Volume 15, Number 7—July 2009
Rickettsia felis Infection in Man, France
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|EID||Renvoisé A, Joliot A, Raoult D. Rickettsia felis Infection in Man, France. Emerg Infect Dis. 2009;15(7):1126-1127. https://dx.doi.org/10.3201/eid1507.090029|
|AMA||Renvoisé A, Joliot A, Raoult D. Rickettsia felis Infection in Man, France. Emerging Infectious Diseases. 2009;15(7):1126-1127. doi:10.3201/eid1507.090029.|
|APA||Renvoisé, A., Joliot, A., & Raoult, D. (2009). Rickettsia felis Infection in Man, France. Emerging Infectious Diseases, 15(7), 1126-1127. https://dx.doi.org/10.3201/eid1507.090029.|
To the Editor: In August 2008, a 64-year-old man was admitted to the Salon-de-Provence Hospital, France. He had fever (39°C) and a maculopapular rash. No eschars or adenopathy were noted. The patient had a relatively mild illness; the only abnormal laboratory values were elevated aminotransferase levels (aspartate aminotransferase 85 U/L and alanine aminotransferase 135 U/L). The man was an agricultural worker who had originated from Algeria but at this time lived in a shelter in southern France. His potential for contact with dogs in his environment was noted, but no history of flea exposure was elicted. This disease was postulated to be rickettsiosis because no other cause for his fever and rash was evident. Doxycycline was then administered, and the patient rapidly improved.
Serum testing at the Unité des Rickettsies (Marseilles, France), using a multiple-antigen immunofluorescent assay (1), showed the following titers: spotted fever group (SFG) (e.g., Rickettsia felis, R. conorii, R. aeschlimannii, R. massiliae) 1,024 and 512 for immunoglobulin (Ig) G and IgM, respectively, and typhus group 512 and 256 for IgG and IgM, respectively. Serum was tested by real-time PCR by using a probe that enabled screening for spotted fever and a probe specific for R. felis; results were negative. A Western blot with cross-adsorption (2) showed R. felis as the causative agent (Figure). At a follow-up visit 3 months later, the patient had no signs or symptoms.
Rickettsiae were first described in the cat flea (Ctenocephalides felis) in 1918 and tentatively named R. ctenocephali. However, this work was overlooked until 1990, when an ELB agent was found in C. felis fleas by electron microscopy (3); the agent was demonstrated to be a Rickettsia-like organism. Results of subsequent studies were controversial because of suspected contamination of cultures. The species R. felis was formally validated by molecular criteria in 2001, and the reference strain was isolated in 2002 (4). R. felis has been demonstrated to belong to the SFG (5).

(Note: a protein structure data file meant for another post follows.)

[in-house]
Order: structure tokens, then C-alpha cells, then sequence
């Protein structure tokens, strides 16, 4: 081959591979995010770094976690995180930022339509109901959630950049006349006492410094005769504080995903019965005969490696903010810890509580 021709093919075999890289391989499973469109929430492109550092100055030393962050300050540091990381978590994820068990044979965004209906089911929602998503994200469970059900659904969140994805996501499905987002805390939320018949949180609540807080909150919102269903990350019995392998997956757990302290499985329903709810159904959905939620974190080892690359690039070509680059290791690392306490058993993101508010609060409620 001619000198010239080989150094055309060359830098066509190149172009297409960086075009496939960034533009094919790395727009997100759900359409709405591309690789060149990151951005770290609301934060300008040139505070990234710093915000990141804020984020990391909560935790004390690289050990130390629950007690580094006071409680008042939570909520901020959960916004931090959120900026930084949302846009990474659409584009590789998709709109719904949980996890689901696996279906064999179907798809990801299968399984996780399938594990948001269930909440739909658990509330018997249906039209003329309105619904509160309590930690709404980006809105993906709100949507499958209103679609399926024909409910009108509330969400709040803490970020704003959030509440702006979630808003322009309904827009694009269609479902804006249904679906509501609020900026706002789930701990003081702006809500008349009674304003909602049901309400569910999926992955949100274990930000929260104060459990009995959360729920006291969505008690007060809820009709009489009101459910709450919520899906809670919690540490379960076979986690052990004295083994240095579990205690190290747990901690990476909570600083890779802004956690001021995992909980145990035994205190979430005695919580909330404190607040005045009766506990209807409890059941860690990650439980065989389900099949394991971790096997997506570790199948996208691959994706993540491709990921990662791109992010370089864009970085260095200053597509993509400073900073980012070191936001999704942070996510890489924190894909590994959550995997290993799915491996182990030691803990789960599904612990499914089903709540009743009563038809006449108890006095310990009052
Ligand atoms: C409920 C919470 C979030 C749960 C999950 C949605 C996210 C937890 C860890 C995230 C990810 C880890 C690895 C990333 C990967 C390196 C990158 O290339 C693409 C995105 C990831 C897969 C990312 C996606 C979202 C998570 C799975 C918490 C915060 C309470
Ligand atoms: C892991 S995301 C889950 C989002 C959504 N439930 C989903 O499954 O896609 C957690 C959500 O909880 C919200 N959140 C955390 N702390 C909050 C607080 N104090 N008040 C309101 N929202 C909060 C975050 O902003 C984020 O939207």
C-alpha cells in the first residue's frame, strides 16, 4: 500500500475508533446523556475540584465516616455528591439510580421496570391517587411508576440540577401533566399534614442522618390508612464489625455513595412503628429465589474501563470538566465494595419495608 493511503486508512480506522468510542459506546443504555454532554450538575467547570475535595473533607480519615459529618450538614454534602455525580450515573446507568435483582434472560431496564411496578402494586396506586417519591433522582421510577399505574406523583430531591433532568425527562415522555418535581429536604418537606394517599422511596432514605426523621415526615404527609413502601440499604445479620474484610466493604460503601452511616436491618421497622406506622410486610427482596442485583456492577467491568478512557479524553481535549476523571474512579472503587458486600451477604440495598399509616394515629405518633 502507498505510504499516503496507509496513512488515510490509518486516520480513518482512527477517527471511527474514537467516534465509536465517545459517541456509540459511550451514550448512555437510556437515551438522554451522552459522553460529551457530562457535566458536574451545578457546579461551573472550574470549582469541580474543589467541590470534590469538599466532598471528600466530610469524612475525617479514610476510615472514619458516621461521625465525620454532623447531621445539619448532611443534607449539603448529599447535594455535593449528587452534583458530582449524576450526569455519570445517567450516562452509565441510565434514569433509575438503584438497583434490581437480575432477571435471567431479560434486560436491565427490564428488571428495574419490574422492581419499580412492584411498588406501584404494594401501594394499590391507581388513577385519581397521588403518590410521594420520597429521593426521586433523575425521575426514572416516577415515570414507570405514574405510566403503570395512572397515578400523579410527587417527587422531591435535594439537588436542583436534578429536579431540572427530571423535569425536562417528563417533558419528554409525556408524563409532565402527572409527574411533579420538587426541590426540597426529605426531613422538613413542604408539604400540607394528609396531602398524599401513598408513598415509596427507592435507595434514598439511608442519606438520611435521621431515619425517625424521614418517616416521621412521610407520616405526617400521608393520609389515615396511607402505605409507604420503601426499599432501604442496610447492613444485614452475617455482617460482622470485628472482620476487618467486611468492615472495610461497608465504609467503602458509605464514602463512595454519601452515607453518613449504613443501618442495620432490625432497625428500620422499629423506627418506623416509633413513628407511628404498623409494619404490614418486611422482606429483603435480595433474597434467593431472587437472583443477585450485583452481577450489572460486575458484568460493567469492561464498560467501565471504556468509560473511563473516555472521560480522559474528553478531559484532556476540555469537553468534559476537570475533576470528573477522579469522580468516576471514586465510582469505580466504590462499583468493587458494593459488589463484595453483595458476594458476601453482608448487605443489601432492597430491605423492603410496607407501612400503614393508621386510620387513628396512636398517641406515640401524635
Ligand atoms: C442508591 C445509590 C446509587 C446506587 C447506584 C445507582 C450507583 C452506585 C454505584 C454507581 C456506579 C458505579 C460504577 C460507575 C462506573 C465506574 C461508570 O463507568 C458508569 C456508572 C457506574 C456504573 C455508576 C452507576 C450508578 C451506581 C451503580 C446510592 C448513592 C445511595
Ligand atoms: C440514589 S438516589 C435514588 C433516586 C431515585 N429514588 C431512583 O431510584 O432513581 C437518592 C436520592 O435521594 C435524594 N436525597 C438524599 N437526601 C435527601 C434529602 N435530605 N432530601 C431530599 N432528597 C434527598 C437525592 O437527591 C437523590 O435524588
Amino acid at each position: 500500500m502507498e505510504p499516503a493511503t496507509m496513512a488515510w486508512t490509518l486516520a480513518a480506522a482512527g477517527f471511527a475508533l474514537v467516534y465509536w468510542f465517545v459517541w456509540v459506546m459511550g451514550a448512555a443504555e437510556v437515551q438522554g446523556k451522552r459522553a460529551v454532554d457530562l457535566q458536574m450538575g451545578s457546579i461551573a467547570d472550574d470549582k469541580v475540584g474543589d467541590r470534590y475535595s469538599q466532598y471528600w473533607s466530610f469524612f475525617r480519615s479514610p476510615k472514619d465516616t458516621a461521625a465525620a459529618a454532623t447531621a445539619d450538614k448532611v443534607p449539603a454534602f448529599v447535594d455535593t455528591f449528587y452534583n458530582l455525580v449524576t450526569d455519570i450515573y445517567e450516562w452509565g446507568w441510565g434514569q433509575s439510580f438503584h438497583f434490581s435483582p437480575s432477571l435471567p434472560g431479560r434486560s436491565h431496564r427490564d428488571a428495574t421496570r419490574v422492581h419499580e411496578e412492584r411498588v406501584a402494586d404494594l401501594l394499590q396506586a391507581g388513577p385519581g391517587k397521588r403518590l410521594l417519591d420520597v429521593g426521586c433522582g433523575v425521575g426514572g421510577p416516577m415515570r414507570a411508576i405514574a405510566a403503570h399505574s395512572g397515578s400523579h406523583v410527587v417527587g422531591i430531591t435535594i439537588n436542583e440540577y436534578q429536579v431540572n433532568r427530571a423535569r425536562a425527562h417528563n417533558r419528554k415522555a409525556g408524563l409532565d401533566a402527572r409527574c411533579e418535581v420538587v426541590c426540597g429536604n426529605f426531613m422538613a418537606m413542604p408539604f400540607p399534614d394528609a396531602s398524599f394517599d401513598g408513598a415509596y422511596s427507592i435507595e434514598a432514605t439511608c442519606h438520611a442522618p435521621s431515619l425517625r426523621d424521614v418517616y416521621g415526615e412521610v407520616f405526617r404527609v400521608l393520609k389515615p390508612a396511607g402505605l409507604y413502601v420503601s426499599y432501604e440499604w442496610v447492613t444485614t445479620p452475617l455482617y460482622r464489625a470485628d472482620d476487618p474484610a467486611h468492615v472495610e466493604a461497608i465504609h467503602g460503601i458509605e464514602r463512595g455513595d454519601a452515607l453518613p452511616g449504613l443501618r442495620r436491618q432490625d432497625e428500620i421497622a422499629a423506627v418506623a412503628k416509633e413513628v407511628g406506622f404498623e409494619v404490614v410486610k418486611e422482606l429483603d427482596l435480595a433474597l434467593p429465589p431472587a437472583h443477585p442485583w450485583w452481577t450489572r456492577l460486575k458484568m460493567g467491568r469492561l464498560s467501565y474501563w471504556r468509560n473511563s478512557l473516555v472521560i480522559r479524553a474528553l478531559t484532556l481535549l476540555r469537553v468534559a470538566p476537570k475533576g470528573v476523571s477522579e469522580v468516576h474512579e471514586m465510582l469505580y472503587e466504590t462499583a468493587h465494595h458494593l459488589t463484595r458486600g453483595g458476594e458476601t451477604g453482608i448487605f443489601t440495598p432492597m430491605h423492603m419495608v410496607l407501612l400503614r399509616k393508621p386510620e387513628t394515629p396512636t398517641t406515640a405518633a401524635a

R. felis is distributed worldwide (Technical Appendix), although it has not been found in the northern, coldest regions. The vectors described include fleas, ticks, and mites; however, the only currently recognized vector is the C. felis flea (6). The reported hosts for these vectors are mainly cats, dogs, and rodents. R. felis is the only SFG species that is transmitted by fleas. Studies have confirmed that R. felis in C. felis flea populations is mostly maintained by transstadial and transovarial transmission (7). Levels of R. felis infestation in C. felis fleas are variable, and the specific mechanisms of maintenance within each flea remain unknown. Prevalence is increased by fleas feeding on mammalian hosts infected with R. felis. Nevertheless, the precise relationship between the vector and the host remains unknown, and the mechanisms of rickettsial replication have not yet been examined (7).
We searched PubMed and found reports (case reports and seroprevalence studies) of 68 R. felis infections. Cases have been reported in the Americas, Asia, Tunisia, and Europe (Technical Appendix). Such clinical cases rarely occur in warm countries, unlike the worldwide distribution of the bacteria, mentioned above. Reports of human infection with R. felis are rare, but the organism is frequently isolated from fleas.
We summarized the available clinical findings for 34 persons infected with R. felis: 32 had fever; 24, cutaneous rash (mostly maculopapular); 4, cutaneous eschar; 5, neurologic signs; 7, digestive symptoms; 3, cough without pneumonia; and 2, pneumonia. Clinical findings for R. felis are often confused with those found for patients with murine typhus or other febrile illnesses, and they appear to be more complex and more severe than initially thought.
R. felis infections can be diagnosed by serologic testing (1), molecular analysis, or a combination of each. Several molecular methods for detection of R. felis have focused on the presence of several genes, but real-time PCR assays are becoming increasingly useful (8). Serologic profiles for R. felis infections differ; cross-reactions with SFG rickettsiae as well as with SFG rickettsiae and R. typhi have been observed, but a lack of cross-reactions has also been observed (9). It has been noted (10) that when cross-reactions were observed between R. felis and both R. conorii and R. typhi, the infection was probably related to R. felis. When cross-reactions were observed between R. felis and only R. typhi, the causative agent was most probably of the typhus group.
R. felis infections occur globally and are linked to the worldwide distribution of vectors, but the occurrence is relatively rare when compared with the high frequency of R. felis infections related to flea infestation. Human infections remain poorly characterized and are apparently underappreciated, possibly because of the lack of specific signs and symptoms. Further characterization of the interactions between R. felis and fleas could elucidate the particular epidemiology and pathology of flea-borne spotted fever.
This work was supported by the French Centre National de la Recherche Scientifique.
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